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Debt Ceilings and Other Money Fantasies
Nothing better shows, well OK really there's plenty, the bankruptcy of American politics than the once again empty threat of fiscal rebels in DC to quit paying the bills. Oxymoronically, the US Treasury writes the debt ceiling or debt limit “allows the government to finance existing legal obligations that Congresses and presidents of both parties have made in the past.” The limit is no limit, just the opposite, its an indulgence for further spending. Don't worry, it gets better.
The Treasury panically writes,
“Failing to increase the debt limit would have catastrophic economic consequences. It would cause the government to default on its legal obligations – an unprecedented event in American history. That would precipitate another financial crisis and threaten the jobs and savings of everyday Americans – putting the United States right back in a deep economic hole, just as the country is recovering from the recent recession.”
The Treasury than documents the truly empty political theater this all is,
“Since 1960, Congress has acted 78 separate times to permanently raise, temporarily extend, or revise the definition of the debt limit – 49 times under Republican presidents and 29 times under Democratic presidents. Congressional leaders in both parties have recognized that this is necessary.”
The last debt crisis, everything's a crisis these days in America, was in 2011, though I might be missing one or two. Once again, the Reps had taken over the House mid-term with a Dem in the White House. The then President, a master of empty rhetoric, stated the compromise solution was an "important first step to ensuring that as a nation we live within our means." Upon signing, US debt was $14.3 trillion, today, a dozen years later, it’s just south of $32 trillion, seems those means were infinitely flexible.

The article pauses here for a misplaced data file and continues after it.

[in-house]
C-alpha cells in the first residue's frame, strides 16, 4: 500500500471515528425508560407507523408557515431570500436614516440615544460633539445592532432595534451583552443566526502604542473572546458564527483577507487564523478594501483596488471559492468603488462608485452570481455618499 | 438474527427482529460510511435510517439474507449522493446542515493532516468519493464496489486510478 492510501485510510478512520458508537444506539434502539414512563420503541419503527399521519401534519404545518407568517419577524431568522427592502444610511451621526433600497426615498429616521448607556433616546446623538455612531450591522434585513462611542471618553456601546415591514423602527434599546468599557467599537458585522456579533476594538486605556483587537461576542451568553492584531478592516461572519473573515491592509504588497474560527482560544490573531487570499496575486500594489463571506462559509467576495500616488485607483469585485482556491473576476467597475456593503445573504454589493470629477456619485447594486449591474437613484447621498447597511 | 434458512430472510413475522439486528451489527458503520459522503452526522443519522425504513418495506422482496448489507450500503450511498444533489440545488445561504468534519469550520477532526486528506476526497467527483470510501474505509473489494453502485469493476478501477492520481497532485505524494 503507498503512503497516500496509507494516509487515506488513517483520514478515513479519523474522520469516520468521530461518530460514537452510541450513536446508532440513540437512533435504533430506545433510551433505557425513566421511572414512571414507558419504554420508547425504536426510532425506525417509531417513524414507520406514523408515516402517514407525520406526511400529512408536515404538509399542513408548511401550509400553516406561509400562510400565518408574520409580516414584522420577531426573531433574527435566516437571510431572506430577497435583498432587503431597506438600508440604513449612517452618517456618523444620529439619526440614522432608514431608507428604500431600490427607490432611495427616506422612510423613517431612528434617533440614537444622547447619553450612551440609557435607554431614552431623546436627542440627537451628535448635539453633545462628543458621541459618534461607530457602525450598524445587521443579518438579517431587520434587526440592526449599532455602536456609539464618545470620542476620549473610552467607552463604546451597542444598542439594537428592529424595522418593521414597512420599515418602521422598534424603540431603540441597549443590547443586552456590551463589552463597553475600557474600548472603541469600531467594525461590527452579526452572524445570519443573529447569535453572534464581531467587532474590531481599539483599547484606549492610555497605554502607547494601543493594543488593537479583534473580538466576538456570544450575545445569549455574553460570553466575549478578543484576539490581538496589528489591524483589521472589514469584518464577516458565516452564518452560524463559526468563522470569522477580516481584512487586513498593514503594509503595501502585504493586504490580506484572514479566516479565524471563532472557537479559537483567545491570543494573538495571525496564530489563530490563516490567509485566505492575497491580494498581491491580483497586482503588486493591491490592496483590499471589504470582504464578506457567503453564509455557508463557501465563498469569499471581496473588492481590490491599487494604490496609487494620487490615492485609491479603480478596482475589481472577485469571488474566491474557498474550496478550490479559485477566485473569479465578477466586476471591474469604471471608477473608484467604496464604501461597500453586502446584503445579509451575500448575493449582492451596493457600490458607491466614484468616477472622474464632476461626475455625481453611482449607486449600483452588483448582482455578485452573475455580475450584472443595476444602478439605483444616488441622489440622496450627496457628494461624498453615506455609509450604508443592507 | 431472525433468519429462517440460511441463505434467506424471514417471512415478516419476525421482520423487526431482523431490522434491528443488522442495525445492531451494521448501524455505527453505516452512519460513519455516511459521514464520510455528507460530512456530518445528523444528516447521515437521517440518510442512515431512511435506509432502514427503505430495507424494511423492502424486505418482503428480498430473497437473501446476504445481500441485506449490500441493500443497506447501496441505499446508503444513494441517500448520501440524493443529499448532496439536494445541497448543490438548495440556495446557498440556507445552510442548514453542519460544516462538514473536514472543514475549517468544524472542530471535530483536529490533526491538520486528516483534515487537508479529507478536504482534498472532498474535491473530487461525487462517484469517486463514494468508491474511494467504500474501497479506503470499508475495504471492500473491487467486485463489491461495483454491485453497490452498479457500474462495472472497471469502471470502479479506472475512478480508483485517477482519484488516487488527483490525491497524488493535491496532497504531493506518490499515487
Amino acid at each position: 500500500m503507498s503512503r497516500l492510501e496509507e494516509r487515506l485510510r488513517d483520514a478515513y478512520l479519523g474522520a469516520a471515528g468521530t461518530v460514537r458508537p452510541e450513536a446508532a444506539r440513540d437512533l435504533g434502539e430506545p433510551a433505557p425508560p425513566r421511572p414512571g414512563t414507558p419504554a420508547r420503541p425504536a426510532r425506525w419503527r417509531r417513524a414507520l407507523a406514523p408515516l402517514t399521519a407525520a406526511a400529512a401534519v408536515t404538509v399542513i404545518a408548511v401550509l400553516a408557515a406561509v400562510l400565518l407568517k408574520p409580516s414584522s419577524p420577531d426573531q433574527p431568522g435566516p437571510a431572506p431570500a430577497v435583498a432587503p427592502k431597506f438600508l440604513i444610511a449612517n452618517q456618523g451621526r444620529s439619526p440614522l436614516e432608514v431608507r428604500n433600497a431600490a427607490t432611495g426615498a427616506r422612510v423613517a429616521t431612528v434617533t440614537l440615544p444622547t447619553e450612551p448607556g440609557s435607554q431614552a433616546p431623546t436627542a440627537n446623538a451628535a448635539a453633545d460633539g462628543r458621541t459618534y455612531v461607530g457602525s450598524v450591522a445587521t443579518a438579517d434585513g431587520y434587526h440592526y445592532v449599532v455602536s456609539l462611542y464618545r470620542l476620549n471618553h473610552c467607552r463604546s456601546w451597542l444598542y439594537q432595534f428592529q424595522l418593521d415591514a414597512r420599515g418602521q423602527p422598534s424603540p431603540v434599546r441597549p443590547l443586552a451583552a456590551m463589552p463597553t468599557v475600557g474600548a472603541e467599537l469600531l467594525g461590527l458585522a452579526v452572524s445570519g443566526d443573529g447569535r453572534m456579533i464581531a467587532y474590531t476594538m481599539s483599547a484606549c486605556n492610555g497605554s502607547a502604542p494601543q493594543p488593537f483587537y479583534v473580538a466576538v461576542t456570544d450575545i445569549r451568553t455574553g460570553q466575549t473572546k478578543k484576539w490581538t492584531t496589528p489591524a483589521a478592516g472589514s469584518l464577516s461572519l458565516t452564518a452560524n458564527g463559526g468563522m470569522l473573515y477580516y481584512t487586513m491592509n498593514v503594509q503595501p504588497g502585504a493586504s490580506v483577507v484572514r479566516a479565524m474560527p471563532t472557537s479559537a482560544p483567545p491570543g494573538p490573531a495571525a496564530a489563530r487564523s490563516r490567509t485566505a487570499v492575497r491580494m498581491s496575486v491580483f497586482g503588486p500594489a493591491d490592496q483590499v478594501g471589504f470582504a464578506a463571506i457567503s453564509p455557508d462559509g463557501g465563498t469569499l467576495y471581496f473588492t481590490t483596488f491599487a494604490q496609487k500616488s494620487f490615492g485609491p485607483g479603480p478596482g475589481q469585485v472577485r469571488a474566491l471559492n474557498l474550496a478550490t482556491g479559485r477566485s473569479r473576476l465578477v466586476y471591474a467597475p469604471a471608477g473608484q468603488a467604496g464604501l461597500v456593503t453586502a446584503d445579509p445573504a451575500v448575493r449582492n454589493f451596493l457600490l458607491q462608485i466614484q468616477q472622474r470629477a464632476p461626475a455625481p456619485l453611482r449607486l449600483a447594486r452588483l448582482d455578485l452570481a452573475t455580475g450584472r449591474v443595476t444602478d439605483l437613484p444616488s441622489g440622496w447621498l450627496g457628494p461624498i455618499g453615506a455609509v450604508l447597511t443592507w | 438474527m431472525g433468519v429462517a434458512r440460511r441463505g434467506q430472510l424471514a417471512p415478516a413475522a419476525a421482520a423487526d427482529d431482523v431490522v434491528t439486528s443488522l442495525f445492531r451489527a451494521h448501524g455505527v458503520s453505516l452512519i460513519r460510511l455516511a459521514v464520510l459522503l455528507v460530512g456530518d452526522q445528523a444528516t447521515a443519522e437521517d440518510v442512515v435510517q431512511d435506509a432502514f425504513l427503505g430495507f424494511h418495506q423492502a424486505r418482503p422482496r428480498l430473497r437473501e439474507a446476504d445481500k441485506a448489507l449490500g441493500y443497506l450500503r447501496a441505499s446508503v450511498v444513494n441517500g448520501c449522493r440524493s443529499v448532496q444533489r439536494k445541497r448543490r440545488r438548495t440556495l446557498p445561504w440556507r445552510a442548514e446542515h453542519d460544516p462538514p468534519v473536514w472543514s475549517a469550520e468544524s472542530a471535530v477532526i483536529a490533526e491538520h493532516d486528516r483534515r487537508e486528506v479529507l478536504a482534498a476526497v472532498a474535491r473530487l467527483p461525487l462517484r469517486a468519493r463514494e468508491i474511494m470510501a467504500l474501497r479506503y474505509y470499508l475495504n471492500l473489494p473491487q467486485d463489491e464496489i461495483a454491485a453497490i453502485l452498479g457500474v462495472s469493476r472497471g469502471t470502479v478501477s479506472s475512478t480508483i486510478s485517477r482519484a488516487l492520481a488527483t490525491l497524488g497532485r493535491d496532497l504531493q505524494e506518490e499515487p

In 1960, the year the Treasury arbitrarily uses as a debt limit starting date, total US Federal Government debt was less than quarter billion dollars. In the last fifteen years alone, the total debt has tripled. Debt ceiling? You might as well argue about Santa Claus or the size of Kim Kardashian's booty at least that's sort of real.
So, pay no mind as the political class and corporate media conspire to create another attention diverting crisis. At this point, the best thing might very well be to empty the DC money troughs. It certainly seems the only way to throw a wrench in the gears of the American war-machine, unobstructed militarism far more destructive to the nation and the world than any act of insolvency.
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French historian Fernand Braudel's excellent Out of Italy concerns the two-hundred years where Renaissance Italy and the Italians extraordinary impact on the rest of Europe. This era developed the roots of modern banking. The Italian Genoese helped create these new institutions.
During this time, Europe still considered money as shiny specie of minted gold and silver. The discovery of the Americas and its deposits of the two metals, put Spain, Hapsburg Spain* more accurately, in the European monetary catbird seat. For over a century, galleys loaded with seemingly endless amounts of gold and silver crossed the Atlantic. Most interestingly, Braudel writes records in Seville show a total of only 160 tons of gold came from the Americas to Spain from 1500 to 1650.